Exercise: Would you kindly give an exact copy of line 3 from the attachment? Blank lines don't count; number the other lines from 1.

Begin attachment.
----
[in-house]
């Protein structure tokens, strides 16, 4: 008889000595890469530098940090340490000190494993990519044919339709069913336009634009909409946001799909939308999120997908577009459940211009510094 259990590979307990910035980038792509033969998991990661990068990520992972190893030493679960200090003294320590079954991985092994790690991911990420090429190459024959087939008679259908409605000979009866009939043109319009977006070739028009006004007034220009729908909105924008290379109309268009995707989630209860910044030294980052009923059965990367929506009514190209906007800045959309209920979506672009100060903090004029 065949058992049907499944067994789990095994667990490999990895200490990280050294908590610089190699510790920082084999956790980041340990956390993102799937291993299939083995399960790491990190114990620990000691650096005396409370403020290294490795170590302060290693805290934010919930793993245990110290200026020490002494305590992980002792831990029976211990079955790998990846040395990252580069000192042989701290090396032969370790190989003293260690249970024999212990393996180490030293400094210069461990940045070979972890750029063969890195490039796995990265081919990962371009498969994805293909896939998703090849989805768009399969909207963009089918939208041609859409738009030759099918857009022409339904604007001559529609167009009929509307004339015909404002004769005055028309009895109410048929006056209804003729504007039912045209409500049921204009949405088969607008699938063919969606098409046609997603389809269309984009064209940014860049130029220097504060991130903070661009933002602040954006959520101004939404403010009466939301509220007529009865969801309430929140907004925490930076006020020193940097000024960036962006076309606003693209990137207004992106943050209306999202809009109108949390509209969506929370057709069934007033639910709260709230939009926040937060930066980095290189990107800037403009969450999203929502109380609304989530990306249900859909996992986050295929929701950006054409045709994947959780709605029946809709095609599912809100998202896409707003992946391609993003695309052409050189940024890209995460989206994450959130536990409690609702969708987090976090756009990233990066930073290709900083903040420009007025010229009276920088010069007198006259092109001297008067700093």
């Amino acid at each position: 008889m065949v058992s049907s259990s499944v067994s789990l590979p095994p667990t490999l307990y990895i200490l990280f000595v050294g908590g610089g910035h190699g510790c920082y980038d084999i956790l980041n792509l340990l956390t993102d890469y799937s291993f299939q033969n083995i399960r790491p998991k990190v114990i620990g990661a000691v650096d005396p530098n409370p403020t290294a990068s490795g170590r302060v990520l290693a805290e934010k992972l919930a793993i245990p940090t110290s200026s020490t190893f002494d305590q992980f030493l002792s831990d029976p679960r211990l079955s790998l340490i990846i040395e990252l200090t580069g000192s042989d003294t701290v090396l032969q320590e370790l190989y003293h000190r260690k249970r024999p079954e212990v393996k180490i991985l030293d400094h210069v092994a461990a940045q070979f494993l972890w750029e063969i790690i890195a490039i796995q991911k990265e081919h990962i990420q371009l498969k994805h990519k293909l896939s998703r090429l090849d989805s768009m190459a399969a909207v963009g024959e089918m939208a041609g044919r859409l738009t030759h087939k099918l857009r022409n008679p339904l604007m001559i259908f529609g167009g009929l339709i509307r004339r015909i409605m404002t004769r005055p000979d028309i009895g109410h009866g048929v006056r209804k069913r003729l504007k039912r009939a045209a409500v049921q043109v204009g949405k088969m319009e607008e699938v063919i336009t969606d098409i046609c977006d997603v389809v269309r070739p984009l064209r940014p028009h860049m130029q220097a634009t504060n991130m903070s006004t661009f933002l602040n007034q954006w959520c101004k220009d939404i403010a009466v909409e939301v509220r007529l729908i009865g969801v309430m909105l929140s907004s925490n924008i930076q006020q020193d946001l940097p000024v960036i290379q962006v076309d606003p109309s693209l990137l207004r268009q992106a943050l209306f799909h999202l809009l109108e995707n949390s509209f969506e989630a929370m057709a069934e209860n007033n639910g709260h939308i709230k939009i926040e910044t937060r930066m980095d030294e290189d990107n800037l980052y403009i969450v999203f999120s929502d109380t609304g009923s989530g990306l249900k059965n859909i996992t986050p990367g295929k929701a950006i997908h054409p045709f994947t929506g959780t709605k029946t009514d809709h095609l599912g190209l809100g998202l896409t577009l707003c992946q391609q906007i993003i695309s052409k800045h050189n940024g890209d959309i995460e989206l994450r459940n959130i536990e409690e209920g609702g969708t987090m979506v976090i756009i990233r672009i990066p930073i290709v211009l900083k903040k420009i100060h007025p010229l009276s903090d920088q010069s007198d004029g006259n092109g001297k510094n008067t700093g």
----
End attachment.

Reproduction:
């Amino acid at each position: 008889m065949v058992s049907s259990s499944v067994s789990l590979p095994p667990t490999l307990y990895i200490l990280f000595v050294g908590g610089g910035h190699g510790c920082y980038d084999i956790l980041n792509l340990l956390t993102d890469y799937s291993f299939q033969n083995i399960r790491p998991k990190v114990i620990g990661a000691v650096d005396p530098n409370p403020t290294a990068s490795g170590r302060v990520l290693a805290e934010k992972l919930a793993i245990p940090t110290s200026s020490t190893f002494d305590q992980f030493l002792s831990d029976p679960r211990l079955s790998l340490i990846i040395e990252l200090t580069g000192s042989d003294t701290v090396l032969q320590e370790l190989y003293h000190r260690k249970r024999p079954e212990v393996k180490i991985l030293d400094h210069v092994a461990a940045q070979f494993l972890w750029e063969i790690i890195a490039i796995q991911k990265e081919h990962i990420q371009l498969k994805h990519k293909l896939s998703r090429l090849d989805s768009m190459a399969a909207v963009g024959e089918m939208a041609g044919r859409l738009t030759h087939k099918l857009r022409n008679p339904l604007m001559i259908f529609g167009g009929l339709i509307r004339r015909i409605m404002t004769r005055p000979d028309i009895g109410h009866g048929v006056r209804k069913r003729l504007k039912r009939a045209a409500v049921q043109v204009g949405k088969m319009e607008e699938v063919i336009t969606d098409i046609c977006d997603v389809v269309r070739p984009l064209r940014p028009h860049m130029q220097a634009t504060n991130m903070s006004t661009f933002l602040n007034q954006w959520c101004k220009d939404i403010a009466v909409e939301v509220r007529l729908i009865g969801v309430m909105l929140s907004s925490n924008i930076q006020q020193d946001l940097p000024v960036i290379q962006v076309d606003p109309s693209l990137l207004r268009q992106a943050l209306f799909h999202l809009l109108e995707n949390s509209f969506e989630a929370m057709a069934e209860n007033n639910g709260h939308i709230k939009i926040e910044t937060r930066m980095d030294e290189d990107n800037l980052y403009i969450v999203f999120s929502d109380t609304g009923s989530g990306l249900k059965n859909i996992t986050p990367g295929k929701a950006i997908h054409p045709f994947t929506g959780t709605k029946t009514d809709h095609l599912g190209l809100g998202l896409t577009l707003c992946q391609q906007i993003i695309s052409k800045h050189n940024g890209d959309i995460e989206l994450r459940n959130i536990e409690e209920g609702g969708t987090m979506v976090i756009i990233r672009i990066p930073i290709v211009l900083k903040k420009i100060h007025p010229l009276s903090d920088q010069s007198d004029g006259n092109g001297k510094n008067t700093g």